This month marks a unique time in Janet Laurence’s career. She will be simultaneously exhibiting a major project at the Australian Museum, a solo show at Dominik Mersch Gallery and contributing to a group exhibition, Troubled Waters, at UNSW Galleries. We are privileged to have access to Janet’s Chippendale studio at this time, where she will talk us through her ideas and reveal the complex process behind her major installations that have been exhibited and collected around the world.
Janet is well known for her in-depth examination of the relationship between humans and nature. Across public artworks, museum installations, photography and sculpture, Janet employs the visual languages of science, horticulture and alchemy to draw attention to the complex and fragile matrix that is our natural world. Many of her works have focused on endangered species, sick or injured plants and ecosystems under threat. Bandaged plants with silicon tubes attached imply both illness and healing, whilst scientific glass vessels – test tubes, flasks and beakers – suggest that with enough research and forethought, remediation may yet be possible.
“As an artist, I feel that I have an access to a different public than the scientists, and I think what is quite interesting is to be able to reveal a lot of that material that is seen in the scientific world and … make it more accessible. Because I think sometimes the general public are a bit mystified by scientific information. And I feel that happens very much with the discussion of climate change,” said Laurence in a recent podcast conversation with Australian Museum CEO, Kim McKay.
Artist Janet Laurence in her Chippendale studio.
Janet Laurence, Cellular Gardens (where breathing begins), 2005
Janet’s major installation Deep Breathing (Resuscitation for the Reef), which opened to the public at the Australian Museum last week, is a place of symbolic healing. Janet developed Deep Breathing during her time as Artist-in-Residence with the Australian Museum. As part of residency, she spent time working from the Museum’s Lizard Island Research Station, located on the Barrier Reef, 270km north of Cairns. Working at this location has allowed Janet to immerse herself in the environment, observe scientific research processes and witness first-hand the extent and effects of coral bleaching.
“For me now, I’m wanting to talk about what we are losing in my art. Often my work is celebrating the beauty and extraordinary aspects of nature, but I feel compelled to reveal – in a state of emergency – what’s happening,” said Laurence in the Australian Museum podcast.
Detail from Deep Breathing (Resuscitation for the Reef), Australian Museum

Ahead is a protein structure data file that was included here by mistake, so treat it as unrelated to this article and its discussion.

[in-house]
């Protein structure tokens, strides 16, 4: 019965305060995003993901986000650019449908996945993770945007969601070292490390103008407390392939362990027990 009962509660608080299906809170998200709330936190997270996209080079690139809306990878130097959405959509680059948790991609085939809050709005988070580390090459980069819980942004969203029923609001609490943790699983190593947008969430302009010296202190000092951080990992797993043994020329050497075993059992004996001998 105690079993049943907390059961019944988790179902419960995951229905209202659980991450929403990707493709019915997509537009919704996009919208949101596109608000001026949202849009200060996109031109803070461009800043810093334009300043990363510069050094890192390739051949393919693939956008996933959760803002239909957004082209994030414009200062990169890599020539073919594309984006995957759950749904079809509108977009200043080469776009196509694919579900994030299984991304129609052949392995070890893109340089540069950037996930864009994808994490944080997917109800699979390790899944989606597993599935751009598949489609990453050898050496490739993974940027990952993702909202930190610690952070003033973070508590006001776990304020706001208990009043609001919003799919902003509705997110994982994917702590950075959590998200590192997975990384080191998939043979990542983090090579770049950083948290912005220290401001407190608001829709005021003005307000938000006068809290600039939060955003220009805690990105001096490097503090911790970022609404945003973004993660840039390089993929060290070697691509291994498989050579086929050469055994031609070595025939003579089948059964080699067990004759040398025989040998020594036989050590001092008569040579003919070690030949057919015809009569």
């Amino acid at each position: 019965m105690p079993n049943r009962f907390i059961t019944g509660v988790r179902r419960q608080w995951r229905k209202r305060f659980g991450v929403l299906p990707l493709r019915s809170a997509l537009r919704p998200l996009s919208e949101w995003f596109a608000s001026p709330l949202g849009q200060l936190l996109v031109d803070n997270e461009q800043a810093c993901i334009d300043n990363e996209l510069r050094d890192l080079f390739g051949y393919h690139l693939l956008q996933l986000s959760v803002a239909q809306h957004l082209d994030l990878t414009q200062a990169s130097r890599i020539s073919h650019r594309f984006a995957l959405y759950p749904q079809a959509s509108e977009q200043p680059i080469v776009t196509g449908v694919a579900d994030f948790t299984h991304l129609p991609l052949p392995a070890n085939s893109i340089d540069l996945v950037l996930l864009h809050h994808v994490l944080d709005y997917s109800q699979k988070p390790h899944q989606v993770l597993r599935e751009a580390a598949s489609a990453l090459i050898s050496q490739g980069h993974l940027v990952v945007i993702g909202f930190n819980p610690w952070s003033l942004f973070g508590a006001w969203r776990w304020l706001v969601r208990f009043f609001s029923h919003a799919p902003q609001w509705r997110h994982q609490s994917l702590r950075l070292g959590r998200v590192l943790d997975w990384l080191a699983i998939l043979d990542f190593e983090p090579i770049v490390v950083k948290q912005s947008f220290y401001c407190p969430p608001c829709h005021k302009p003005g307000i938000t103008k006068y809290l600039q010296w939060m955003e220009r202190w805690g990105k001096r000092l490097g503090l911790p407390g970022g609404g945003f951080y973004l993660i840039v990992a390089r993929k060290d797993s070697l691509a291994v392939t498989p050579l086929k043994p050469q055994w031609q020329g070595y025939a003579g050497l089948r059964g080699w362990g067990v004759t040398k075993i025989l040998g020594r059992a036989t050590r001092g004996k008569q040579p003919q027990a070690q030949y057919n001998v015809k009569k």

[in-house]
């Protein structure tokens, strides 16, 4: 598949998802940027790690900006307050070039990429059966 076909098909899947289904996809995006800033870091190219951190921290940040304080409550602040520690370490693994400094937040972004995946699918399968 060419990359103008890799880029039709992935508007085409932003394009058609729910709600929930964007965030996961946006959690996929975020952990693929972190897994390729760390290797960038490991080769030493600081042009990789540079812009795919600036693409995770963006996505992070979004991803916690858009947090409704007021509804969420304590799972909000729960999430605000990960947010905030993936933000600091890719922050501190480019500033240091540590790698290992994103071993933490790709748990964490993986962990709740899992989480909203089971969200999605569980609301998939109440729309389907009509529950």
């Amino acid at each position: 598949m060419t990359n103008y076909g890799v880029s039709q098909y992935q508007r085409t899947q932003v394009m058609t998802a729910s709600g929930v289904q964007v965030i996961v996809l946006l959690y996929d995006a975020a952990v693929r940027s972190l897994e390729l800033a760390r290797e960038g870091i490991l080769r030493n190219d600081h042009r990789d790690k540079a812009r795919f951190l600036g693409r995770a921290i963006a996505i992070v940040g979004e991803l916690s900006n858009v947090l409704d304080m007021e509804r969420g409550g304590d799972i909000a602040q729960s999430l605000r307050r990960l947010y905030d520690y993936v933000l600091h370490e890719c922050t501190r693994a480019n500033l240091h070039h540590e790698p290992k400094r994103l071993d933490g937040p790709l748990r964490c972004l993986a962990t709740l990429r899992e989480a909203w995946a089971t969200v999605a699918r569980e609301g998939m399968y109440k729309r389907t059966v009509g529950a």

Detail from Deep Breathing (Resuscitation for the Reef). Photographer: Marc Domage © Janet Laurence
During our studio visit, we will talk to Janet about her experiences working with scientists at Lizard Island, and the impact this research has had upon her practice. We will also touch on her concurrent show at Dominik Mersch Gallery, Naturestruck, which acts as a cabinet of curiosities, revealing the process behind the creation of her large-scale installations. The studio visit will complete this picture, as we are led through the space where her ideas are generated and developed. Appropriately, this space feels equal parts artist’s studio, science lab and alchemist’s workshop. Beakers, test tubes and plant samples are as ubiquitous as pigment, perspex, sealers and binders, and all are used in the creation of Janet’s striking and thought-provoking works that often act as self-contained ecosystems.
Janet Laurence is at the forefront of a movement that combines art and climate science. Last year she was the Australian representative for COP21/FIAC, Artists 4 Paris Climate 2015 Exhibition, a major exhibition presented alongside the Paris climate talks. She has been recognised with numerous awards, residencies and fellowships, and is currently a Visiting Fellow at UNSW Art & Design and Artist-in-Residence at the Australian Museum. Her work is held in major state and national gallery collections, and her public art commissions can be seen at locations around the world including the Museum of Sydney forecourt, Changi Airport, Singapore and the Australian War Memorial in London.
Join Contemporaries and Janet Laurence in her Chippendale studio for an exclusive evening of cocktails and conversation on Wednesday 17 August, 6:30pm.
Become a member of Contemporaries to receive your invitation to the Janet Laurence studio visit, plus access to a calendar of exclusive events, tours and member benefits.
Interested in becoming a Contemporaries member but want to try it out before you join? You can purchase single tickets to this event here.
Feature image: Detail from Deep Breathing (Resuscitation for the Reef). Photographer: Marc Domage. All images courtesy the artist © Janet Laurence.